Bankrupt California Can Be Saved by Following Puerto Rico’s Example
I’m in Los Angeles as I write this article. Actually, I’m about 35 miles north of LA. It’s easy to understand why so many people dreamed of California. The Mamas and the Papas got it right:
On a winter’s day
I’d be safe and warm
If I was in L.A.
California has become a nightmare. The beauty is still there in the majestic hills, the rolling meadows, and the breathtaking canyons. It’s too bad that the whackos have spoiled the state, turning it into an incubator for all that’s wrong with liberalism. It’s no wonder that California is one of the least business-friendly states in America. On regulations, employment, labor, hiring, tax code, and licensing, it gets an F and a D on ease of starting a business.
While getting ready for a business meeting, I turned to a news channel and saw California Lt. Governor Gavin Newsom and Art Laffer, Supply-Side advocate and author of Eureka!: The Way to Fix California, being interviewed by Larry Kudlow on “The Kudlow Report.” They were talking about how to fix California’s $16 billion budget shortfall.
Gov. Jerry Brown wants to trim some programs (a good idea) and raise taxes (a bad idea).
Trending: When Does the Bible Say Life Begins?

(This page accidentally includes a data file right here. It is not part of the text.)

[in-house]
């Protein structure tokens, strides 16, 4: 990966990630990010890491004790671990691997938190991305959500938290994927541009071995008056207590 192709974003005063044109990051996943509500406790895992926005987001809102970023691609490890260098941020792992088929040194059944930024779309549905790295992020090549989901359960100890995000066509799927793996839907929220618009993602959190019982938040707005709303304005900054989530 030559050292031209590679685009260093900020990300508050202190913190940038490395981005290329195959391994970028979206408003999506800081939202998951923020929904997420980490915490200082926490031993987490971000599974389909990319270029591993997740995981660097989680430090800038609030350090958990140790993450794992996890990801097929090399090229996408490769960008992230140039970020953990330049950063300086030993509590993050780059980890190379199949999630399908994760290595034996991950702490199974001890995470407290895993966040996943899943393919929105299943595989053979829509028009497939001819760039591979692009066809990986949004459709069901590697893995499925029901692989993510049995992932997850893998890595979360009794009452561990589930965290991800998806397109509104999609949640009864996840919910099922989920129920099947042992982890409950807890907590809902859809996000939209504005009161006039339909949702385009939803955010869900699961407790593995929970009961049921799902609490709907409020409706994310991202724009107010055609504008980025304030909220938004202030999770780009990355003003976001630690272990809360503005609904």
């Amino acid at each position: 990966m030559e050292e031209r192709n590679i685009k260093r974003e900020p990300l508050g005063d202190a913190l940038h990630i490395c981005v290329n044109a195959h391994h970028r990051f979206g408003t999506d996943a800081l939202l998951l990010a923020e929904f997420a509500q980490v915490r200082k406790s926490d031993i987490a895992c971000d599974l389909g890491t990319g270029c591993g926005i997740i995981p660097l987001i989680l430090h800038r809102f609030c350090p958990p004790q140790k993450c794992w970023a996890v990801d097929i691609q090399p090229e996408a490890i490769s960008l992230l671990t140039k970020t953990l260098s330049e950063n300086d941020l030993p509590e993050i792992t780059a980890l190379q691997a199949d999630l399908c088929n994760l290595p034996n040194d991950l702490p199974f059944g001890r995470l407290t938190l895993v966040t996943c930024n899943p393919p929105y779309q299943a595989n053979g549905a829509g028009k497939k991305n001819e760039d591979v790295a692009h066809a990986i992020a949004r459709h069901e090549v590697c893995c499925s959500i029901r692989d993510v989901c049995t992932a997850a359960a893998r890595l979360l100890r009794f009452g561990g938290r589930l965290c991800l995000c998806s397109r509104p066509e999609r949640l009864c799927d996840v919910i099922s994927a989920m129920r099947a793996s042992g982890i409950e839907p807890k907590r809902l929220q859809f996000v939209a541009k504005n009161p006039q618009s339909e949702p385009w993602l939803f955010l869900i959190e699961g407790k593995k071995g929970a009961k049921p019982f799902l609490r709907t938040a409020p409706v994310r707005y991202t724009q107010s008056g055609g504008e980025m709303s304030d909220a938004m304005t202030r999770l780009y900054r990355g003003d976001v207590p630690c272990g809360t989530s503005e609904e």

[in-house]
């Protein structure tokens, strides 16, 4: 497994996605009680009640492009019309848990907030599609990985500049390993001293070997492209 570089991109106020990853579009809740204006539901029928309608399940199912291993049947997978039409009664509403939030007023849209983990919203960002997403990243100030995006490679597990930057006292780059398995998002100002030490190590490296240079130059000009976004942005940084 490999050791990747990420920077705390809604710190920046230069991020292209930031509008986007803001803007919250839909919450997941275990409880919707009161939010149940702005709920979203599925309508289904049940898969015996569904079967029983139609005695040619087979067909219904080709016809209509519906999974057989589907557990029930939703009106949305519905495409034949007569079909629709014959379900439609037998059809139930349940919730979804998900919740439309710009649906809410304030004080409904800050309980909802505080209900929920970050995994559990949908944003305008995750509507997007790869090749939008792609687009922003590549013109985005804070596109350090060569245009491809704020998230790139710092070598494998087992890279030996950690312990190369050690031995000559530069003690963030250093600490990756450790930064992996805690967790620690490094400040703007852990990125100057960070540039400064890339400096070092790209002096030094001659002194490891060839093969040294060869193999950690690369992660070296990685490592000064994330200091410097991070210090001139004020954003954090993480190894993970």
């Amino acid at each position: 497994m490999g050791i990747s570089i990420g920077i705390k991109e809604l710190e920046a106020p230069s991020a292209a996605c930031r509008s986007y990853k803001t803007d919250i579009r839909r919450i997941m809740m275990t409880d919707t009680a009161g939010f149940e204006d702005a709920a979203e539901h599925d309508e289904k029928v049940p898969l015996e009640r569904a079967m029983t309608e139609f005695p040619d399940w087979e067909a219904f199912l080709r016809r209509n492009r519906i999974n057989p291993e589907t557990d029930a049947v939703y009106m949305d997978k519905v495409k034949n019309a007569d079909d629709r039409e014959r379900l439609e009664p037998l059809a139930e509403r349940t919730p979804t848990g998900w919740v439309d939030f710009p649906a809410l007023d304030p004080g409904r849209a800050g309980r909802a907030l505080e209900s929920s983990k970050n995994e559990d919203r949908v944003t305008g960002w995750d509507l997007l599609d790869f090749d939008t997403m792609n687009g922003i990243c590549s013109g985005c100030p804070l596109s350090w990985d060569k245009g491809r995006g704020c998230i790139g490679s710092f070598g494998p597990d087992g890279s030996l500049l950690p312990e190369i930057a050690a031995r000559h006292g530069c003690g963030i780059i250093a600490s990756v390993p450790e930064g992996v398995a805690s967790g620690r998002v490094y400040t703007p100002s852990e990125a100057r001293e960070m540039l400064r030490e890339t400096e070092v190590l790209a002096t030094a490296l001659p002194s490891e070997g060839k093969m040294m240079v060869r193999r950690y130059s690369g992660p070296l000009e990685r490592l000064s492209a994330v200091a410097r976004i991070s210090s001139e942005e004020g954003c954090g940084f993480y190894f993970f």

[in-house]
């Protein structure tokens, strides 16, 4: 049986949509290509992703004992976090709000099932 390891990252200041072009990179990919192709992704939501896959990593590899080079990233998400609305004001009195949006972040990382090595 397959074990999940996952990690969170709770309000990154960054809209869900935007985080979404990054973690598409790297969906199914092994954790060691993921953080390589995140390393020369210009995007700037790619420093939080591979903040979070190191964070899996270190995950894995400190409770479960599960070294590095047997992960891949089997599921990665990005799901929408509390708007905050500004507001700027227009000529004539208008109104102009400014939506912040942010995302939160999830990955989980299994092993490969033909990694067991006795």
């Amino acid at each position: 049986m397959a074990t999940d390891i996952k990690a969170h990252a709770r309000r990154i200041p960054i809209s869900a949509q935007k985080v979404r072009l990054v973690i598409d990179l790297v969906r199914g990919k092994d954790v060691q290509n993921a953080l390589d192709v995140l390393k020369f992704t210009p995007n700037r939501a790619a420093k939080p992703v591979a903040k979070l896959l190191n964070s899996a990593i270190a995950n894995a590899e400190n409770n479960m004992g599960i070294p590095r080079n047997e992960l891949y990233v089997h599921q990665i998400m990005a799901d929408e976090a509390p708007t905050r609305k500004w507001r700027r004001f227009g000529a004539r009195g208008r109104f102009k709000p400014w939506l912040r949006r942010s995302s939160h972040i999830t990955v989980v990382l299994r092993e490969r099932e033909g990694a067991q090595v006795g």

Laffer’s comment was on the money: “You can’t tax a state into prosperity.” Kudlow wanted to know how New Jersey could get its budgetary house in order without raising taxes but California couldn’t. Even Puerto Rico was able to do it.
When Luis Fortuno became governor in 2009 the Commonwealth of Puerto Rico didn’t have enough money to pay its bills. The first thing the new administration did was to cut 17,000 government workers, freeze all salaries, and cut government spending by 20 percent.
As expected there were protests in the streets. The governor held firm. He knew that a little pain now would result in great benefits in the future. He didn’t stop with cuts to government employee waste. He went on to cut corporate taxes and state income taxes.
Now that Puerto Rico is a tax-friendly region, businesses are moving in. As John Stossel reports, “Wal-Mart, CostCo, Coca-Cola, and pharmaceutical companies are moving to or expanding in Puerto Rico. Soon, they will provide thousands of new jobs.”
Gov. Brown wants the people of the California to vote for a “temporary” tax increase. The people who will vote yes will be voting to tax the other guy, spending will still go up, and the tax increase will become permanent.
What will businesses do if Californians vote for a tax increase “on the rich”? Move to more tax-friendly states. They might even try Puerto Rico.